The tablet industry is booming. IDC recently found that 128 million tablets were shipped in 2012 alone as shipments jumped 78.4 percent. Yet, despite the success of the iPad and several other devices, BlackBerry CEO Thorsten Heins has gone on the record to proclaim that tablets will be dead by 2018.

"In five years I don't think there'll be a reason to have a tablet anymore," Heins told Bloomberg. "Maybe a big screen in your workspace, but not a tablet as such. Tablets themselves are not a good business model." Amazon might disagree. The company breaks even on the hardware but actually makes a profit off of the Kindle Fire once consumers enter its ecosystem and begin buying books, music, movies and other content. Similarly, Apple is so pleased with sales of its iPad that it isn't concerned about it cannibalizing sales of its MacBook family.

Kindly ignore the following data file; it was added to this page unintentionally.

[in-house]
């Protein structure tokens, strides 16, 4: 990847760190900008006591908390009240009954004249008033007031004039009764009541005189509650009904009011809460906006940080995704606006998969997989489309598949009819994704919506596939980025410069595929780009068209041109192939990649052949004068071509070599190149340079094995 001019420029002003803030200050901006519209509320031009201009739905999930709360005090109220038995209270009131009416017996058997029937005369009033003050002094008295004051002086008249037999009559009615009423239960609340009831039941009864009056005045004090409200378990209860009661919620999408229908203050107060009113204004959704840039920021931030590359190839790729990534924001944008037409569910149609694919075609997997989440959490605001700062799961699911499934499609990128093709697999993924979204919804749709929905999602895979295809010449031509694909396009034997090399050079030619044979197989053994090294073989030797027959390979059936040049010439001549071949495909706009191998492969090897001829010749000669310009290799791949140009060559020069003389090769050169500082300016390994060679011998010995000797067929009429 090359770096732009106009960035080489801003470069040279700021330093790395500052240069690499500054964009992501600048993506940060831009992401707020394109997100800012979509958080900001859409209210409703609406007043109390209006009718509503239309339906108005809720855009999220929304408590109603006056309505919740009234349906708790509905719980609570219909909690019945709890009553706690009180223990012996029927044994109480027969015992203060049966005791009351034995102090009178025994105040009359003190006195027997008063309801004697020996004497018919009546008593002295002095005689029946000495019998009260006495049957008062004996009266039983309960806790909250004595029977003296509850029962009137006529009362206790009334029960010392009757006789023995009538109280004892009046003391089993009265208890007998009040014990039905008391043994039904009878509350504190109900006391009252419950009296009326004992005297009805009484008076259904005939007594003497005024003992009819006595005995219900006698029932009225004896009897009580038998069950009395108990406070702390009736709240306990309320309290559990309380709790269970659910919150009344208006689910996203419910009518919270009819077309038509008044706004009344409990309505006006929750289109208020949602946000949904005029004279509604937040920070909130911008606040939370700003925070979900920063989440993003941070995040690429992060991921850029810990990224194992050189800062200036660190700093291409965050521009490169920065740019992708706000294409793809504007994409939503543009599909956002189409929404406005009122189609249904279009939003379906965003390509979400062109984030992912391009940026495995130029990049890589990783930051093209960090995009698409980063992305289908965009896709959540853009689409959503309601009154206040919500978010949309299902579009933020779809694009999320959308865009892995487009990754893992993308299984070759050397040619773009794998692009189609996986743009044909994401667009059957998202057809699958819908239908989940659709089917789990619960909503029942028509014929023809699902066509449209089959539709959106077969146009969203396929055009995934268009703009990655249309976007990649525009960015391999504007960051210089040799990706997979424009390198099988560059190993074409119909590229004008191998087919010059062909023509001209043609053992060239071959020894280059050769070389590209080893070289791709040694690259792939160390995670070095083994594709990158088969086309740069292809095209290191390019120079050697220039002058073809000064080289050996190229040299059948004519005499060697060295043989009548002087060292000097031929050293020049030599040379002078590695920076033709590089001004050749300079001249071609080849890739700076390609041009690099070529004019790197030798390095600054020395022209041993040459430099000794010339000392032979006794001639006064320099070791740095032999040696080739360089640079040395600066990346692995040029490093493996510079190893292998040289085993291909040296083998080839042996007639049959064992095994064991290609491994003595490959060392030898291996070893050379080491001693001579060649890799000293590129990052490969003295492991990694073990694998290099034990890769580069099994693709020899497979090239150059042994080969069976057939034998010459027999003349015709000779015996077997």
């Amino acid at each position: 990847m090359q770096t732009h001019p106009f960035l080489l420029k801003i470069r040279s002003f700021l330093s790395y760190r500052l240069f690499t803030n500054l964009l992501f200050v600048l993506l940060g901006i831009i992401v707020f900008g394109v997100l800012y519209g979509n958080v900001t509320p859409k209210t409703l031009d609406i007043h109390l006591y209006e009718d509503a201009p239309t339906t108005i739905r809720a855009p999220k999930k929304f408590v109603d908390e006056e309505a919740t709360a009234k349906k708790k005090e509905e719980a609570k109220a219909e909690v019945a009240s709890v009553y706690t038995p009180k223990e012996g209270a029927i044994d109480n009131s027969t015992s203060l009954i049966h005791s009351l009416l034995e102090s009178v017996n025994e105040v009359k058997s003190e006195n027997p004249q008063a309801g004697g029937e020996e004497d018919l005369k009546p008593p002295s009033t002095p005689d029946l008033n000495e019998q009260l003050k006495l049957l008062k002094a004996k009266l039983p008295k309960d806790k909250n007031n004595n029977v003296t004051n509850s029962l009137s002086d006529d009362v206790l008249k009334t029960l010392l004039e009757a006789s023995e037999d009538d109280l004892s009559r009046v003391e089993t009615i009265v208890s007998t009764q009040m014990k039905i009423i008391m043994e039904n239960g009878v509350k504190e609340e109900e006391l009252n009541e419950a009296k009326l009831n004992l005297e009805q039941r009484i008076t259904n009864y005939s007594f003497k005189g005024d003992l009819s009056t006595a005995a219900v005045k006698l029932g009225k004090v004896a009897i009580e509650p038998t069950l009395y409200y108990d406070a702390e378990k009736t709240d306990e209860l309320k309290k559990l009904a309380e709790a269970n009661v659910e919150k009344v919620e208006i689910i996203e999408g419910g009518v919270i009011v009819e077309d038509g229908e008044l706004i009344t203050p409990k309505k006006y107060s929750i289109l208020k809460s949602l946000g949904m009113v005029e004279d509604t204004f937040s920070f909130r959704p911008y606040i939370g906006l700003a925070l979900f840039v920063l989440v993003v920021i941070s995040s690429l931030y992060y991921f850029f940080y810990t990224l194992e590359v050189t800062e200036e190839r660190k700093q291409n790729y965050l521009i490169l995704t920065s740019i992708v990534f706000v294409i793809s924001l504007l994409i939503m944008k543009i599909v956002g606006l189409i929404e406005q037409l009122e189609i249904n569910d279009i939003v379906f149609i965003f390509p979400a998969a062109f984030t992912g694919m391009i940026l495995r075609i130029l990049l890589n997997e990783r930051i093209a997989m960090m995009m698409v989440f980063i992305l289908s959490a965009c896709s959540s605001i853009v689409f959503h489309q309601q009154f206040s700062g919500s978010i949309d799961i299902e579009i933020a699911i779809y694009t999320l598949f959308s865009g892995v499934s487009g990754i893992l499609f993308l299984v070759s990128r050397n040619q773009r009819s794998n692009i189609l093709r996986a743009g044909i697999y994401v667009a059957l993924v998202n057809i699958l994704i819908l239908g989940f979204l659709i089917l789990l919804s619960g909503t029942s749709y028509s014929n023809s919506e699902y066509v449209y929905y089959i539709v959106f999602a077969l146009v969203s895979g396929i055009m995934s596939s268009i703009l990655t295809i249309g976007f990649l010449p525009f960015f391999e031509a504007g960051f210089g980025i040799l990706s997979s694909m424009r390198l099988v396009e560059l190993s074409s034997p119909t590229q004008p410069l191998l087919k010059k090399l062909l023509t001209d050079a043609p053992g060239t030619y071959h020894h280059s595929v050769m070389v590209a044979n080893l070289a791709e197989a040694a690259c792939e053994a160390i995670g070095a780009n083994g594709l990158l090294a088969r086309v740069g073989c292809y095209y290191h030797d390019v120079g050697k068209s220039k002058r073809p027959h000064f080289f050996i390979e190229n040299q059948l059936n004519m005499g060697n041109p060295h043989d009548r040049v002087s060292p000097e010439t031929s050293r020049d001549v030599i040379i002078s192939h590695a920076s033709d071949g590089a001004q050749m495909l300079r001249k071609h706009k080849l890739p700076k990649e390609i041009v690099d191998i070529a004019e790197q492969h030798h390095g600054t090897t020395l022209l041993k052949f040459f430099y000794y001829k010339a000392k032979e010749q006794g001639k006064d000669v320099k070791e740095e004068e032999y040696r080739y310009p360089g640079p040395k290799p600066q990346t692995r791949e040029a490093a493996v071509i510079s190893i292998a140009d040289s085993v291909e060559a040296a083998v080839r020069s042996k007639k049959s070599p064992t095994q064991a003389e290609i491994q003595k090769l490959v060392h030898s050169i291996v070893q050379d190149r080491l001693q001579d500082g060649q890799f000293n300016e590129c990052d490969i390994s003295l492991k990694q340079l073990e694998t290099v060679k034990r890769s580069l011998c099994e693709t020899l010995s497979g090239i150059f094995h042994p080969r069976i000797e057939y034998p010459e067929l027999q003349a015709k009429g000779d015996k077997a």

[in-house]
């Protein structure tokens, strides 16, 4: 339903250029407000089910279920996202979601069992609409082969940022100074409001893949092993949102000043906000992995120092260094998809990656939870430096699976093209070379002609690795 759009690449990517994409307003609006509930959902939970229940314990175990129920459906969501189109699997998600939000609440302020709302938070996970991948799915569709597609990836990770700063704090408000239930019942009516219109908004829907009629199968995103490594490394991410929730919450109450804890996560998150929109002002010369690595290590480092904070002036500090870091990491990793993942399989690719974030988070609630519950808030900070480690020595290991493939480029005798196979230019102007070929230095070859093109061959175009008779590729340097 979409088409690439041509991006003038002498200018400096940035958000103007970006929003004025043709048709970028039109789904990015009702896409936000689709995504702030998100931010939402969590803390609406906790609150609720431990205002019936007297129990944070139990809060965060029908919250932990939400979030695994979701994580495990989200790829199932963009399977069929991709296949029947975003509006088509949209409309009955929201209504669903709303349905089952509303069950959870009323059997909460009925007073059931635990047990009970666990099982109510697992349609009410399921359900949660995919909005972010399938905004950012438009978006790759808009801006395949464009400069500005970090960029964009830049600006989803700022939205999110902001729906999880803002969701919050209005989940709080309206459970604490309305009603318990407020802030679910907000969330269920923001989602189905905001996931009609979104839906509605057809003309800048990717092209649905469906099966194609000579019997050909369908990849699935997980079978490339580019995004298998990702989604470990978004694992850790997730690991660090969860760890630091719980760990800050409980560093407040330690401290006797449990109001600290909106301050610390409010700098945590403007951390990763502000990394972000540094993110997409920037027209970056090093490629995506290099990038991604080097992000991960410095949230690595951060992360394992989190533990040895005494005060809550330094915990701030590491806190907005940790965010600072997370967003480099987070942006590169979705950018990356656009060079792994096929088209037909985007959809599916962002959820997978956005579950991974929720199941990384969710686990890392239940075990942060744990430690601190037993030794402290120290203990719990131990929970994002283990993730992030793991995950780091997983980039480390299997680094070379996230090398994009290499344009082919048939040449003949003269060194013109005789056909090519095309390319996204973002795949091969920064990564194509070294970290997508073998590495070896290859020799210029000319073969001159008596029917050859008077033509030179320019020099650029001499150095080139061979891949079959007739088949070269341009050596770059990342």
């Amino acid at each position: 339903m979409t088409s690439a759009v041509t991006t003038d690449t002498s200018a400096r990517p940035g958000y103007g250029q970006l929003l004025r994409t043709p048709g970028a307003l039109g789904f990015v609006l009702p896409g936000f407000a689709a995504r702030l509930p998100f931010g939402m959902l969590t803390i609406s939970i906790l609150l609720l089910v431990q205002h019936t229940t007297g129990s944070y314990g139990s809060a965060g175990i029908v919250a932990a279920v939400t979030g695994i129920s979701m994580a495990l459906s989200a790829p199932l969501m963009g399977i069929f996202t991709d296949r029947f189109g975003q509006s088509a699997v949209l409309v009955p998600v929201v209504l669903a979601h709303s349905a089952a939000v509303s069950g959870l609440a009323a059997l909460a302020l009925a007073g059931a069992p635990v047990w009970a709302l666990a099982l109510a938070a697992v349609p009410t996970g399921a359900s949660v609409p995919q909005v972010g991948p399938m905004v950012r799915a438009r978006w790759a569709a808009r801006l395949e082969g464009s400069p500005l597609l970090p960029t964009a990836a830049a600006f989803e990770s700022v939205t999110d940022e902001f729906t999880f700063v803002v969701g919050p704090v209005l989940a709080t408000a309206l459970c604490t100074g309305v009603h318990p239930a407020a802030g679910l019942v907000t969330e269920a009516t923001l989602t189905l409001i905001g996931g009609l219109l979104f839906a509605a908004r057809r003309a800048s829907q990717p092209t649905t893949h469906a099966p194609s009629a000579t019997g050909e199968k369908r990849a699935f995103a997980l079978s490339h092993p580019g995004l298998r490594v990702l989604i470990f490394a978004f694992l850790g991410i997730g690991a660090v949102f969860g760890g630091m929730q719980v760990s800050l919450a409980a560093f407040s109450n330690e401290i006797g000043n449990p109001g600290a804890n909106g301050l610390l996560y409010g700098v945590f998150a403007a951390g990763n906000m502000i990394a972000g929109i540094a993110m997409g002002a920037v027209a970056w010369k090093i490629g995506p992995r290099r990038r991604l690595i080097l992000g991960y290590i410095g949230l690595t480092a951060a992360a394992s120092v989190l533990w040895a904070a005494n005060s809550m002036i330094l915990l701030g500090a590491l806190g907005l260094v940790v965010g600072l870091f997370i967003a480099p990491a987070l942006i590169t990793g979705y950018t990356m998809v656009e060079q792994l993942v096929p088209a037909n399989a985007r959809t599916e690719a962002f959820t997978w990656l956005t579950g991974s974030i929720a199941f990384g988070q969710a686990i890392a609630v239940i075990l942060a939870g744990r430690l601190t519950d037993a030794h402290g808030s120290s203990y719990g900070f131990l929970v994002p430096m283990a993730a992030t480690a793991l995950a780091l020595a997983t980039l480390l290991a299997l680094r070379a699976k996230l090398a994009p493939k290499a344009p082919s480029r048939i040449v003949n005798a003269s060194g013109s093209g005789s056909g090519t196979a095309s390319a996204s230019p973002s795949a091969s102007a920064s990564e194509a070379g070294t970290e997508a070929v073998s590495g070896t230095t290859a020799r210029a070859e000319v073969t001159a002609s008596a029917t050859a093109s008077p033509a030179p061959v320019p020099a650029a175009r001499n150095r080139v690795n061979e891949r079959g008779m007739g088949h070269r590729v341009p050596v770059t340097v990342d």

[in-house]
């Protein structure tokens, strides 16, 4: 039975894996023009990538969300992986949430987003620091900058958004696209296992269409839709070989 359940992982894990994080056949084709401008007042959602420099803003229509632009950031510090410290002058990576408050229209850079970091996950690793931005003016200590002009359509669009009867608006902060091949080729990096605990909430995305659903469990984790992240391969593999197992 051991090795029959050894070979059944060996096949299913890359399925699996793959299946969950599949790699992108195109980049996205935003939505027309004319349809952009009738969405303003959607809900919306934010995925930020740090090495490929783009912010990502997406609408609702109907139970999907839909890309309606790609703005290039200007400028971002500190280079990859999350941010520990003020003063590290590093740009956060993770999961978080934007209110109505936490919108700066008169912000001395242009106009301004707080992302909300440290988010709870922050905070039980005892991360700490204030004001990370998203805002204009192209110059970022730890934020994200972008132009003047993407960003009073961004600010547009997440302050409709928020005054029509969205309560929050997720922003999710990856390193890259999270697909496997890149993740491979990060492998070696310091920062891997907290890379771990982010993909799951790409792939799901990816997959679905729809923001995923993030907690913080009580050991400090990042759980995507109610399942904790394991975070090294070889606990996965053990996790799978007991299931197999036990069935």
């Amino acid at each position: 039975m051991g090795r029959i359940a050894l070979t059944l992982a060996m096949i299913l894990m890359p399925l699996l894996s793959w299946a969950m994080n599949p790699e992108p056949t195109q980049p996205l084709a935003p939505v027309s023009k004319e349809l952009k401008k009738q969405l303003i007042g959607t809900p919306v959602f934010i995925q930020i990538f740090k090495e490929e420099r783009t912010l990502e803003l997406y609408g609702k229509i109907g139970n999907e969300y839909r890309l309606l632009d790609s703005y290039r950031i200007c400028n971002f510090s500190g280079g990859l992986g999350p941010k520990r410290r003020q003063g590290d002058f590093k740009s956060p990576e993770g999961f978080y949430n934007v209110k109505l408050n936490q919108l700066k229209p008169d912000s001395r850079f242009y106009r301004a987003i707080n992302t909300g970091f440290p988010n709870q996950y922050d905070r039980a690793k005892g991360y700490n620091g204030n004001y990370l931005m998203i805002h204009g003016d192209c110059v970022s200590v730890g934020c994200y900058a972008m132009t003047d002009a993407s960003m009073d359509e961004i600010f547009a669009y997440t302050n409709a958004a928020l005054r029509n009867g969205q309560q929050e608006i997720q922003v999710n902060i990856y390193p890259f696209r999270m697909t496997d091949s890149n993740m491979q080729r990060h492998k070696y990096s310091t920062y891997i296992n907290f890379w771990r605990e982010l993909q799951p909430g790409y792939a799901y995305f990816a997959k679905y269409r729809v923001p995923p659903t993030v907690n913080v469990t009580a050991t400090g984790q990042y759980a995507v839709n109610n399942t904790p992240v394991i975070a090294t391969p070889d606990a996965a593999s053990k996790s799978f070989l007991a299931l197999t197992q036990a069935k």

Worse, Heins' description of a big screen in the workplace calls back memories of the dying PC industry. In fact, it seems most industries are gravitating away from having a static workstation and are equipping employees with tablets to work more in the field.

Heins said he believes BlackBerry will be a leader in the mobile industry in five years. Ignoring a booming industry probably isn't the best way to achieve that goal, however. At least we know it's probably rather unlikely BlackBerry has a PlayBook successor coming anytime soon.